Yes, daddy is not baking the real m&m’s, but he helps you discover the new flavor you don’t know you wanted: custard m&m’s, anyone? By talking with lots of people, showing them lots of candy, and asking them questions, daddy understands what they want. That way, Daddy is telling the factory to make more Yellow m&m’s instead of Brown m&m’s because he knows most people like them more.

And lastly, daddy promotes candy to be more popular so that all people will choose m&m’s over another chocolate. And this way, daddy helps the families of the m&m’s factory colleague, the chocolate delivery driver, and the others he interacts with to have a more peaceful end of the year, knowing that they will come back to their much-needed work place in 2021.

How do you talk to your kids about working in Advertising?

Photo by Derek Thomson on Unsplash

Are Product Line Extensions the Best Strategy to Grow Your Core Brand?

A couple of days ago, I read a fantastic New York Times piece on the weird jargon of Modern Marketing. If you manage to pass their paywall, you can find it here. I recommend it and challenge you to eliminate one word from your marketing vocabulary at the end of this year. Will it be “Snackable content” or “Storytelling” or “Humaning.” I will try to move away from using the word CORE and go back to the more simple BRAND. Before doing that, I wanted to share some ideas on our marketer’s constant struggle to position different line extensions or sub-products in consumers’ minds when at best, they can only remember the master brand.

A typical growth strategy in fast-moving goods is to piggy-bank on a brand name and launch another variant with a twist (a different flavor, smell, better feature(s), etc.). We call that line extension, or more fancy: product innovation. The purpose of this launch is to get some incremental sales or positively cannibalize the current offer at a higher price, or to create something that you can talk about with retailers and with customers. In some categories, not launching innovations is similar to breaking the conversation with your retail partners. They want it for novelty, promotional appeal, and buzz. You want it to drive growth on the core brand variant. In some product categories, the competitive pressure is so high that you can’t avoid playing this game.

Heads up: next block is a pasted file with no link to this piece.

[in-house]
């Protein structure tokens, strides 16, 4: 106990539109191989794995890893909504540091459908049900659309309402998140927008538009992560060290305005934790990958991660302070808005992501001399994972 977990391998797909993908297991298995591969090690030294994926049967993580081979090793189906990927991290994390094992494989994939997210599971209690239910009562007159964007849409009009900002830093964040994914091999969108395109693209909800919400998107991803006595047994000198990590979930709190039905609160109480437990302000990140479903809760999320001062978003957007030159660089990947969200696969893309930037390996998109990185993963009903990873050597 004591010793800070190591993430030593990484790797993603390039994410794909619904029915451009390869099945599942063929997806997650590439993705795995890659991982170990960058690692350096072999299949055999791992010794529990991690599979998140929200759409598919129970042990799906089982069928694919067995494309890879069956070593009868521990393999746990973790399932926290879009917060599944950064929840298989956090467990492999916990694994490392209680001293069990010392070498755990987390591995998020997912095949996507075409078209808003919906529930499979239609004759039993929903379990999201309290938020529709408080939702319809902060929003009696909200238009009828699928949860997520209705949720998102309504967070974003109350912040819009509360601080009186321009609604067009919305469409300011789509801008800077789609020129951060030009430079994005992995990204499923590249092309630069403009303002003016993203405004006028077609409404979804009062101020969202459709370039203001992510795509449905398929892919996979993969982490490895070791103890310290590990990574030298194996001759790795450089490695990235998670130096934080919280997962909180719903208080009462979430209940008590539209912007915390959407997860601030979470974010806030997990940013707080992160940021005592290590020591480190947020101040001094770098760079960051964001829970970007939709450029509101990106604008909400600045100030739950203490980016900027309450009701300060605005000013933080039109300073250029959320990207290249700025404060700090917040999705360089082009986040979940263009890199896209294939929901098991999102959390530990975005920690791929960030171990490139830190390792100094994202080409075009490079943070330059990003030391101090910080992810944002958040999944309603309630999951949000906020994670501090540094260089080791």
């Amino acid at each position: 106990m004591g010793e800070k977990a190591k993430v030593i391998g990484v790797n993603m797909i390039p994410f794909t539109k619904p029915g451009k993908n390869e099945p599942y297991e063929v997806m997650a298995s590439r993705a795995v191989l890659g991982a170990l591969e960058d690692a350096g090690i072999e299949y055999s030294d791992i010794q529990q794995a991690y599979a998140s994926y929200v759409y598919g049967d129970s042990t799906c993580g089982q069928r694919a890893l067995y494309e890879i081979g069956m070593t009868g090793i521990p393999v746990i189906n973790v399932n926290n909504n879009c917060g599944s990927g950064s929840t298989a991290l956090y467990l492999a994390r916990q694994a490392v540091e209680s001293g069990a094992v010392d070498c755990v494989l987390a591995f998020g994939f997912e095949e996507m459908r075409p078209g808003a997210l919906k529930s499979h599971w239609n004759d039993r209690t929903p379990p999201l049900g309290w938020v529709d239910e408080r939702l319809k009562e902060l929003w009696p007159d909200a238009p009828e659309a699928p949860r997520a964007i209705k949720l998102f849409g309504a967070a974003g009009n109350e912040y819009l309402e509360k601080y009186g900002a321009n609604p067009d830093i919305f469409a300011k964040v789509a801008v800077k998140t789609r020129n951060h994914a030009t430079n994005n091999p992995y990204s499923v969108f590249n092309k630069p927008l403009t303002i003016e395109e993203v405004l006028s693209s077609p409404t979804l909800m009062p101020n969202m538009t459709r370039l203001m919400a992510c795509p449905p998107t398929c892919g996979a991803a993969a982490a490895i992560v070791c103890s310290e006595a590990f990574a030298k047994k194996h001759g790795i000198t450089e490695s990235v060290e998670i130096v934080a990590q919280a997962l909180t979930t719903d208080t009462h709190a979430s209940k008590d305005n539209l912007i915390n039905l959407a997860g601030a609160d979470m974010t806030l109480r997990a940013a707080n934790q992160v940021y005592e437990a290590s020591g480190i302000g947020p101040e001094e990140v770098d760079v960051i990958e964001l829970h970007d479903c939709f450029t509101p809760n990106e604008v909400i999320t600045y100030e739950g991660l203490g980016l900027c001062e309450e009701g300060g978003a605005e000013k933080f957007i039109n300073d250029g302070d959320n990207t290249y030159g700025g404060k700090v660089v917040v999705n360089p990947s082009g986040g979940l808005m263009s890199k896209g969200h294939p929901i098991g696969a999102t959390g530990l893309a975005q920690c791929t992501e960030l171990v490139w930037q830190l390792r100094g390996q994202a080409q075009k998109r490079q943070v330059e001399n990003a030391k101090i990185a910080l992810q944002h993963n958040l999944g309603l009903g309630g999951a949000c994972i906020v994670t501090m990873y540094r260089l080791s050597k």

But, it’s always better to grow your main product, which I will no longer call CORE as of next year. In general, this is the established proposition that benefits from the scale of the supply chain and its distribution channels. It usually has also a better margin for you as a company. I firmly believe product innovation’s role is to build further the brand equity that will halo on the core – on the brand. It’s hard to acknowledge, but your customers don’t care about your innovation and all the efforts you’ve put into it. They don’t care about your brand, either. They probably are curious to try, but they don’t want to be confused and, in general, want to relate the offer to an existing memory structure.

So how can you launch an innovation that has more chances to grow your brand?

  • In communication, Make sure the line extension voice belongs to the brand, and you use the brand’s distinctive assets at maximum.
  • In pricing, be careful with undercutting your current price levels with too much promotional activity or a lower permanent price for your innovation.
  • Stop believing that your customers will fall in love and/or marry your product innovation. At best, they will think your brand did a cool thing.

Happy to hear your views on using line extensions to grow brands.

Photo by Pedro Durigan on Unsplash